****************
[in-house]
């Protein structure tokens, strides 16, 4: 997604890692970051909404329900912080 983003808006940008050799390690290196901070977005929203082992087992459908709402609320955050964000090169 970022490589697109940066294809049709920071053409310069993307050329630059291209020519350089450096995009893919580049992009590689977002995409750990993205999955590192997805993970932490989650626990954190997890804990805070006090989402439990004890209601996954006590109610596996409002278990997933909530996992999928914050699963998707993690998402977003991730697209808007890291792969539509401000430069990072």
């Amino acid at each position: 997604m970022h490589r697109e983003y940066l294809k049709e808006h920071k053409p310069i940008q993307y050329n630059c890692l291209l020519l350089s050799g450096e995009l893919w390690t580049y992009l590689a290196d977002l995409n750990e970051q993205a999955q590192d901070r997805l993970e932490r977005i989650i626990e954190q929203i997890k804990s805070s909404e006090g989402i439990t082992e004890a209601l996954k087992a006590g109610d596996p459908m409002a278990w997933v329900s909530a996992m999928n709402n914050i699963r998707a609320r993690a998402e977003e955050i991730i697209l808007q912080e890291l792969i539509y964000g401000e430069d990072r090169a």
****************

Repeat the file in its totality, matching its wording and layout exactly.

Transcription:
[in-house]
């Protein structure tokens, strides 16, 4: 997604890692970051909404329900912080 983003808006940008050799390690290196901070977005929203082992087992459908709402609320955050964000090169 970022490589697109940066294809049709920071053409310069993307050329630059291209020519350089450096995009893919580049992009590689977002995409750990993205999955590192997805993970932490989650626990954190997890804990805070006090989402439990004890209601996954006590109610596996409002278990997933909530996992999928914050699963998707993690998402977003991730697209808007890291792969539509401000430069990072």
């Amino acid at each position: 997604m970022h490589r697109e983003y940066l294809k049709e808006h920071k053409p310069i940008q993307y050329n630059c890692l291209l020519l350089s050799g450096e995009l893919w390690t580049y992009l590689a290196d977002l995409n750990e970051q993205a999955q590192d901070r997805l993970e932490r977005i989650i626990e954190q929203i997890k804990s805070s909404e006090g989402i439990t082992e004890a209601l996954k087992a006590g109610d596996p459908m409002a278990w997933v329900s909530a996992m999928n709402n914050i699963r998707a609320r993690a998402e977003e955050i991730i697209l808007q912080e890291l792969i539509y964000g401000e430069d990072r090169a």